Possibly the greatest 3D effect in cinema history dates from 1895 – the year that the Lumière brothers first started showing their short "actualités" to the French public and the year in which "Train arrival in the station of La Ciotat" – a simple fixed shot of a steam train pulling into a provincial station – reportedly had audiences flinching backwards in their seats in alarm. What the Lumière brothers had inadvertently demonstrated is that cinema was – from its very inception – a three-dimensional art form, one in which you can never guarantee that an image will stay inertly fixed to the sheet on which it is projected. Mere tricks of perspective are the very least of it too, because within a matter of years other film-makers had demonstrated that infinitely more potent things could be made to jut from the picture plane and touch an audience that might have assumed that it was looking on from a safe distance. The train only looked as if it was about to roll into our space. But human sympathy and desire and sorrow really did cross the gap between screen and auditorium and hit the audience where they could feel it.
It's never been enough for some film-makers, and as if to recreate the primal intensity of that first encounter between pure film and an as yet unjaded audience, there have been repeated attempts to develop an optical 3D effect which might match the conceptual one that came for free. Sometimes this was in response to external threat – such as the boom in 3D productions which was stimulated by the arrival of television in the US. Sometimes it was a desperate attempt to give a marketable edge to an otherwise undistinguished B-movie. But it was never exactly reputable or mainstream.
It's possible that that's about to change, though. James Cameron would like you to think so – unveiling teaser clips of his forthcoming 3D science blockbuster Avatar with the suggestion that the projection technology had finally caught up with the film-makers' ambitions. Pixar's forthcoming animation Up was the first 3D film ever to open the Cannes Festival, and if the sniffiest of all cineastes are getting less sniffy, its surely a straw in the wind.
Check out the trailer for The Final Destination before you get too excited, though. A 3D addition to a ghoulish franchise in which Death claims those who have skipped an earlier engagement with him, The Final Destination suddenly seems unusually preoccupied with quietus, which comes in the form of projectiles whizzing at speed directly towards the camera lens. Suddenly, Death has lost his flair, it seems, or been obliged to curb his imagination to meet the thuddingly literal demands of 3D, which can never quite forget the need for self-advertisement. The problem with 3D, in short, is that it is obsessively one-dimensional... endlessly concerned with the least interesting angle in cinema: the head on assault.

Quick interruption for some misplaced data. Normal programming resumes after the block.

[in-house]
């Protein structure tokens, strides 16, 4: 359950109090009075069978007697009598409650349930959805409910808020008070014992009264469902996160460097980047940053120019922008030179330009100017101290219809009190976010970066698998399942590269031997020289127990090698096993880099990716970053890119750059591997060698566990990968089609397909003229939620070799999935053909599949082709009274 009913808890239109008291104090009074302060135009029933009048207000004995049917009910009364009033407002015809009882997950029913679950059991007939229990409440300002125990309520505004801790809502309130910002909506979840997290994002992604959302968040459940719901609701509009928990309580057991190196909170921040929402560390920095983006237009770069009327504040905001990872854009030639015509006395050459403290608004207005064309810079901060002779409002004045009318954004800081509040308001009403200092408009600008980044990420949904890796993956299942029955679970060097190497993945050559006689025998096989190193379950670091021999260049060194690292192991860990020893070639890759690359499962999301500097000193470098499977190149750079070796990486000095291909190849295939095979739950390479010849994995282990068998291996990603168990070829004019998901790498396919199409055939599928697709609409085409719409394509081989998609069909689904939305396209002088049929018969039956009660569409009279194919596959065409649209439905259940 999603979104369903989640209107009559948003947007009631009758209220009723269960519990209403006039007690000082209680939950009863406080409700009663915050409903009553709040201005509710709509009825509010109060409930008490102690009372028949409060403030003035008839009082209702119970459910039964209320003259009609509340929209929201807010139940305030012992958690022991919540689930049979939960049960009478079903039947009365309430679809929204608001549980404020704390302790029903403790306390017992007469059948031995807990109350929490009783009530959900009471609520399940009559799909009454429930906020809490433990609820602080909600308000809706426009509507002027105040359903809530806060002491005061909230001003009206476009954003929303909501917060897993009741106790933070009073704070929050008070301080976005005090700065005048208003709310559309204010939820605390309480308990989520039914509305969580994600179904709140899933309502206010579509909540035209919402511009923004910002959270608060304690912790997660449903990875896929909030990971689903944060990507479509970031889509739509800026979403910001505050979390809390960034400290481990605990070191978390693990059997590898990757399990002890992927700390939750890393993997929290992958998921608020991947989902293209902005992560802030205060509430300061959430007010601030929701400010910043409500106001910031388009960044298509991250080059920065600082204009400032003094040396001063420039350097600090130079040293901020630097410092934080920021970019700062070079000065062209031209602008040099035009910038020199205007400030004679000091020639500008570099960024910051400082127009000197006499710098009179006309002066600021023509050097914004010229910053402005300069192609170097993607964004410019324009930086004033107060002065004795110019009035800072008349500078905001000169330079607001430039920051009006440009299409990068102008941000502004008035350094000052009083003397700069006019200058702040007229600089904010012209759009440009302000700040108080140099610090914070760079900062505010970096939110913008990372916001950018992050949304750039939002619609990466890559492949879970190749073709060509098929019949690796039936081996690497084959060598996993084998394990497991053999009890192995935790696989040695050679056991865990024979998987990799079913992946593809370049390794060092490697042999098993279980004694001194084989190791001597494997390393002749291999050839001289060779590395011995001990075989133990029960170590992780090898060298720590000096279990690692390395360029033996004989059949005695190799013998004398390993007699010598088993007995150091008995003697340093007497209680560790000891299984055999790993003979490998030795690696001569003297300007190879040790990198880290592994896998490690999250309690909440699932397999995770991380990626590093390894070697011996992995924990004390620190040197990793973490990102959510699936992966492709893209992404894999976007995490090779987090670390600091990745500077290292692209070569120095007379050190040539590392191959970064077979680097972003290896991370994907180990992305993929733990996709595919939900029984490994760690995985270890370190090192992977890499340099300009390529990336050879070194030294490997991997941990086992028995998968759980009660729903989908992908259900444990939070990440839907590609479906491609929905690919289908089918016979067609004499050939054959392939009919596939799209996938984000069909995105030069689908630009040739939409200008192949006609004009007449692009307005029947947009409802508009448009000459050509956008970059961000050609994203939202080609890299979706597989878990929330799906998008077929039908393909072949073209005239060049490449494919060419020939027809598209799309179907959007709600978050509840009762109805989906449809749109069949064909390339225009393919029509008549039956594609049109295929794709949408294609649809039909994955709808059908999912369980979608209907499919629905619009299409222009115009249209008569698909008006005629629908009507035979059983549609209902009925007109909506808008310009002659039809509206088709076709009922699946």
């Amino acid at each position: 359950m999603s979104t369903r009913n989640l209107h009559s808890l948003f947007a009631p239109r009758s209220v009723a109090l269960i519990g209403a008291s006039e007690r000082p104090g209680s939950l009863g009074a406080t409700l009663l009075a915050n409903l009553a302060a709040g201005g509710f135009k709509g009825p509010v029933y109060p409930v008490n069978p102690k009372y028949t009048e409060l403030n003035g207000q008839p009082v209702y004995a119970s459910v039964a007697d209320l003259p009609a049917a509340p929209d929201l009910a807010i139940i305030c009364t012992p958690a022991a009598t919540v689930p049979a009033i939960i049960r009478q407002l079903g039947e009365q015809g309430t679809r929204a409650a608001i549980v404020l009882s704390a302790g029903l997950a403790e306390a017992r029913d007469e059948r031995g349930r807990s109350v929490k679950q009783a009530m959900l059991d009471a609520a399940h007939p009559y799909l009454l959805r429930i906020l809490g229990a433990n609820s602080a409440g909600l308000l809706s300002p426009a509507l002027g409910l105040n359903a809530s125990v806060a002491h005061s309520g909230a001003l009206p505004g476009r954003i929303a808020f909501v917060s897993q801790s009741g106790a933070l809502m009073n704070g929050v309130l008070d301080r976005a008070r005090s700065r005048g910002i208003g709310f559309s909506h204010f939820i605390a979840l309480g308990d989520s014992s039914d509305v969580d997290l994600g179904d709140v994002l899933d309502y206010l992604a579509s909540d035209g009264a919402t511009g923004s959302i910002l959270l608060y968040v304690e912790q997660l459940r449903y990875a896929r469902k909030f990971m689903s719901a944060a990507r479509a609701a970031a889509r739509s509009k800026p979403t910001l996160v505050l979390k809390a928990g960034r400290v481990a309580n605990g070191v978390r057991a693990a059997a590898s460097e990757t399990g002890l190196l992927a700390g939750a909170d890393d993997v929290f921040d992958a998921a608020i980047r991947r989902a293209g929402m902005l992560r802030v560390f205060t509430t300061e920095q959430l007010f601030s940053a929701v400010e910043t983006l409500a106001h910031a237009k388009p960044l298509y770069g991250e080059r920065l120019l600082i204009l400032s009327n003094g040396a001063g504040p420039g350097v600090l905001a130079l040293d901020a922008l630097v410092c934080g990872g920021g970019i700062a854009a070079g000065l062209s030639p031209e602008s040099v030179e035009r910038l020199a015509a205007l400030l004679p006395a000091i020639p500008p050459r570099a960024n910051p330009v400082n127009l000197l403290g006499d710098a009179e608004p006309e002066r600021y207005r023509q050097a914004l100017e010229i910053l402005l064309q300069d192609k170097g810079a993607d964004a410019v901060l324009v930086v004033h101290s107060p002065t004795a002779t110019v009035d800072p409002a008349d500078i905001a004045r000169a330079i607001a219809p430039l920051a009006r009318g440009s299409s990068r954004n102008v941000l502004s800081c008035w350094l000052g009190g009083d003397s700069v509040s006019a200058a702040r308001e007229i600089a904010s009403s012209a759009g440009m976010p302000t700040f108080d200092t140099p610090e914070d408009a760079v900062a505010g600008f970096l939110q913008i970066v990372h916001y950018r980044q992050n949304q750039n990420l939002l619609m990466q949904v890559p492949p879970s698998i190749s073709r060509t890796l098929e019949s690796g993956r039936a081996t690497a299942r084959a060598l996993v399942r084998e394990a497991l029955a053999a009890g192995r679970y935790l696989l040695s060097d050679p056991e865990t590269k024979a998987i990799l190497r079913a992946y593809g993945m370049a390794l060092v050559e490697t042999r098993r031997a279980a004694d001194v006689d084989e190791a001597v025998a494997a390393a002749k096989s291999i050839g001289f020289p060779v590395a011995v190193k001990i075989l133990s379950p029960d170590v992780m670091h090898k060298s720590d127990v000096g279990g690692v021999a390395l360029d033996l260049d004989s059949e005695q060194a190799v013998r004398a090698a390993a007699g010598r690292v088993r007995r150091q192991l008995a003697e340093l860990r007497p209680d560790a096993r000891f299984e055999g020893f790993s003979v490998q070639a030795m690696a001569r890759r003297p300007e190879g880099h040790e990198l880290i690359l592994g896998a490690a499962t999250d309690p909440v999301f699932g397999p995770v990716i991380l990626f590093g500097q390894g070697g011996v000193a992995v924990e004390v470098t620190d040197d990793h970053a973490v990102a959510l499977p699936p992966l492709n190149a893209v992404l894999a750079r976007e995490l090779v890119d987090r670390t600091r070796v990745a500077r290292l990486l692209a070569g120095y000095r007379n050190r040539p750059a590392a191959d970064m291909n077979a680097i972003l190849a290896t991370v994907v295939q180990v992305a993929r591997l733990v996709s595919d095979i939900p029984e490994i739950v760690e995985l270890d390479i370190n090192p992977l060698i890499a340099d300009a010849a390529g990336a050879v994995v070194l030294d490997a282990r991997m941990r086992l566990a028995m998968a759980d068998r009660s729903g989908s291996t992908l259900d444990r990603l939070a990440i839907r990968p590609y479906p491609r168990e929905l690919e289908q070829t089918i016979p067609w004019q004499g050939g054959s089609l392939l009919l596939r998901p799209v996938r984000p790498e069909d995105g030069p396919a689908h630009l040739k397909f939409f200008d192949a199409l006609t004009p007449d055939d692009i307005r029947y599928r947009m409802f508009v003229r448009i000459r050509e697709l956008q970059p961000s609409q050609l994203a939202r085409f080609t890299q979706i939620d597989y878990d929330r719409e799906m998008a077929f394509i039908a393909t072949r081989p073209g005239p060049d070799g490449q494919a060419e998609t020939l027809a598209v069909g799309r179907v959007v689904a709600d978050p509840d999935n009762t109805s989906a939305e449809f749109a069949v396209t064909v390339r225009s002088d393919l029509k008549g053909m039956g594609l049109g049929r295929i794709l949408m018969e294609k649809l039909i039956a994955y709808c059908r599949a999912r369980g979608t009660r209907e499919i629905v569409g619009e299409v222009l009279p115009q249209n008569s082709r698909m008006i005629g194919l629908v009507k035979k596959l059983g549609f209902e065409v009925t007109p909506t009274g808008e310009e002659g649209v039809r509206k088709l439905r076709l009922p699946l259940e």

The new wave of 3D films may rewrite that dismal rule, but I suspect they'll only be any good if their virtues survive two-dimensional projection. No matter how good the technology is, a film that wants to poke you in the eye (or deceive it) is never going to match the film that manages to jab you in the mind (and stimulate it). I forget which classic era director it was who, when told by an excited colleague about the latest developments in 3D, replied mordantly that it would make more sense if Hollywood tried for two dimensions first. But whoever it was, he was right.
I've always thought of Alice's Adventures in Wonderland as an essentially unadaptable text – in part because it has the plotlessness of a dream. It's just a string of brilliant hallucinations with no internal clock to urge things forward, so it often suffers when transferred to the stage or screen. The best an adapter can really do is illustrate it with sufficient brilliance to make you forget John Tenniel. Which means that the prospect of Tim Burton's Alice in Wonderland is genuinely intriguing – since he is an illustrator of genius. The pictures of his partner, Helena Bonham Carter, as the Red Queen are very promising – a deranged transformation of Gloriana – with a radar dome of a forehead rising up above Betty Boop eyes and an oddly sinister little heart-shaped mouth. It's as if you'd dozed off mid-spliff while watching Glenda Jackson in Elizabeth I and it suggests that – whether or not he can make the thing less of a carnival parade than most adaptations – the floats will at least be worth looking at as they pass.
* What would have happened to Occupation, I wonder, if Peter Bowker's terrific Iraq drama had been going out this week rather than last? Over the weekend, a senior executive would have read the news that two British hostages' bodies had just been handed over in Baghdad and realised – with a sinking stomach – that the second episode of Occupation ended with a powerful sequence in which a civilian military contractor is kidnapped by insurgents and prepared for execution. Urgent telephone calls would have been made, emergency compliance meetings scheduled and – I'm only guessing from previous history here – a reluctant decision made that it might appear insensitive to broadcast such a fiction so hard on the heels of that revelation. It's an odd situation, really – almost a catch-22. The time that it is often most difficult to show serious, unflinching drama about life-and-death issues is very often the precise moment at which it would be most pertinent to the audience – because the real world has suddenly confirmed that it's not just make-believe.Reuse content